Sunday, May 1, 2011
Delirium, by Lauren Oliver. (Harper Collins e-books, c2011)
The United States government has found the cure for Amor Deliria Nervosa, a highly contagious disease that endangers personal and political peace. At the age of 18, all citizens are cured of this illness, better known as Love. Lena is counting down the days until her procedure, knowing that it will provide her with a happy, predictable, pain-free life. Then she meets Alex, a young man who introduces her to the highs and lows, the joy and despair of love.
Author Lauren Oliver creates an America of walled cities and total government control. Lena's newfound passion grants her a clear vision of what her elders have given up for their happy, uneventful lives. Her world is thrown into chaos, as she learns to value that passion, rather than the orderly, sedate existence she has been trained to expect.
This novel hits on themes of love, resistance to authority, and dystopian society. It ends with many unanswered questions that will inspire readers to anxiously await the next book in the series.
For young adults, but will be of interest to book discussion groups.
Saturday, May 1, 2010
Tinkers, by Paul Harding. (New York: Bellevue Literary Press, 2009)
Paul Harding is an extraordinary stylist. His prose reads like poetry, bringing sensitive and illuminating description to both natural and supernatural settings. The reader savors the words and then longs to read them aloud, just to hear how perfectly they fit together.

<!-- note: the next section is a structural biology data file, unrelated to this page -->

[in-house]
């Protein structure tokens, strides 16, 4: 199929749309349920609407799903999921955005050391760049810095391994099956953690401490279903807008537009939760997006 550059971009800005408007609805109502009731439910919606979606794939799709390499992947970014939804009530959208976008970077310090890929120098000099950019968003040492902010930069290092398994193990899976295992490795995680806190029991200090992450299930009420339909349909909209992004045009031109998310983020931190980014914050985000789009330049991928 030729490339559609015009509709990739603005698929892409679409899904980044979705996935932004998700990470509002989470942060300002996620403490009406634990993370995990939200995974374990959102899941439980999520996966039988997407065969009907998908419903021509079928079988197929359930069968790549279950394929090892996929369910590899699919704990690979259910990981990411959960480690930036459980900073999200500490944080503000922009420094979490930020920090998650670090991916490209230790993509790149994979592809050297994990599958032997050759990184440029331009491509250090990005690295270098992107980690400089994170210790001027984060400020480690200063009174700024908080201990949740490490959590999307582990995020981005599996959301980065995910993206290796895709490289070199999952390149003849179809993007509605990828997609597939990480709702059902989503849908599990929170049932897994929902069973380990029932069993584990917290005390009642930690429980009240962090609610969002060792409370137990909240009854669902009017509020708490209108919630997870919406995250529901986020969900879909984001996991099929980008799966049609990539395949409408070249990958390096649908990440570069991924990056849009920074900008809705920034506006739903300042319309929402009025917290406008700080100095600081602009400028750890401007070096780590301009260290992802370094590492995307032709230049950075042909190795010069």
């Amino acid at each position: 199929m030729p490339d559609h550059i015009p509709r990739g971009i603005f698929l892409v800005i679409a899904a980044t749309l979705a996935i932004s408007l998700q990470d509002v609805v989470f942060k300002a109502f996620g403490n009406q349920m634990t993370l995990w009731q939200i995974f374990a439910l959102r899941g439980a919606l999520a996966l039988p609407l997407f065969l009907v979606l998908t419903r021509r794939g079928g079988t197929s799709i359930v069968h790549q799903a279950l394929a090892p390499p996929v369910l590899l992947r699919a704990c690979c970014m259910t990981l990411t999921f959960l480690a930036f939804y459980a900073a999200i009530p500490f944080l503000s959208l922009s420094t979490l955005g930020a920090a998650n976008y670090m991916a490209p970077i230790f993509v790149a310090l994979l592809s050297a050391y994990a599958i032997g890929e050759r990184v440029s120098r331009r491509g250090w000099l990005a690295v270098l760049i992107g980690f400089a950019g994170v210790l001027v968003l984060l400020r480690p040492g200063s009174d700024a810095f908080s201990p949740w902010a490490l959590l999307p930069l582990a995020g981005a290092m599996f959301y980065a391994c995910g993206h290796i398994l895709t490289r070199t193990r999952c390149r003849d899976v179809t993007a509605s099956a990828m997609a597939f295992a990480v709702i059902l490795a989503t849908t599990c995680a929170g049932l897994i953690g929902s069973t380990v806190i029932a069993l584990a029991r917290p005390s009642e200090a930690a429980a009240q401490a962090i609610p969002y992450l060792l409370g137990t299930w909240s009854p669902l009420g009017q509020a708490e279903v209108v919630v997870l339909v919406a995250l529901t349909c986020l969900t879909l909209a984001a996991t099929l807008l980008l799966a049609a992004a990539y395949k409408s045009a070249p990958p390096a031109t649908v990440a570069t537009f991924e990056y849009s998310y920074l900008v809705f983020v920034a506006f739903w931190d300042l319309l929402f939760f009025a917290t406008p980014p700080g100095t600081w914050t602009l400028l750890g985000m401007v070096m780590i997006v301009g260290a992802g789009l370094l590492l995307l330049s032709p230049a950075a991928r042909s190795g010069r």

This is a tiny book, just under 200 pages. In it, the author tells two stories, of a father and a son, Howard and George, focusing on their early lives, before Howard leaves his family behind to begin a new life.
George, the younger of the two characters, is on his deathbed and surrounded by his extended, attentive family, experiencing fantastic hallucinations. We learn of the early life of his father, Howard, reading how, as a young man, he traveled with mule and cart, suffered epileptic seizures, and ultimately, left his family out of fear of being committed to a mental institution.
Both men are tinkers. Howard is the kind of tinker who sells and repairs household goods from his cart, while George tinkers with fixing his house and repairing clocks. Their relationships with their families couldn't be more different, though. George keeps his family close, as we can see by the number of people keeping vigil as his life comes to an end, while Howard abandons his wife and children, even his name, to begin a new life in a new city.
I loved reading this book for the beauty of the prose. I was less enchanted by the story. What do I know? It received the Pulitzer Prize for fiction this year.
Friday, February 26, 2010
James, Marlon. The Book of Night Women. (New York: Riverhead, 2009)
Lilith is born on a sugar plantation in the West Indies just before the turn of the 19th century. She believes that her green eyes, the legacy of a white father, prove that she is better than the other slaves, destined for a different life. She spends her youth and young adulthood pushing against a world that refuses to allow her to realize her limited dreams. Barred from the world of the white masters and mistrusted by slave society, she alternately suppresses and unleashes the anger, violence, and darkness within her.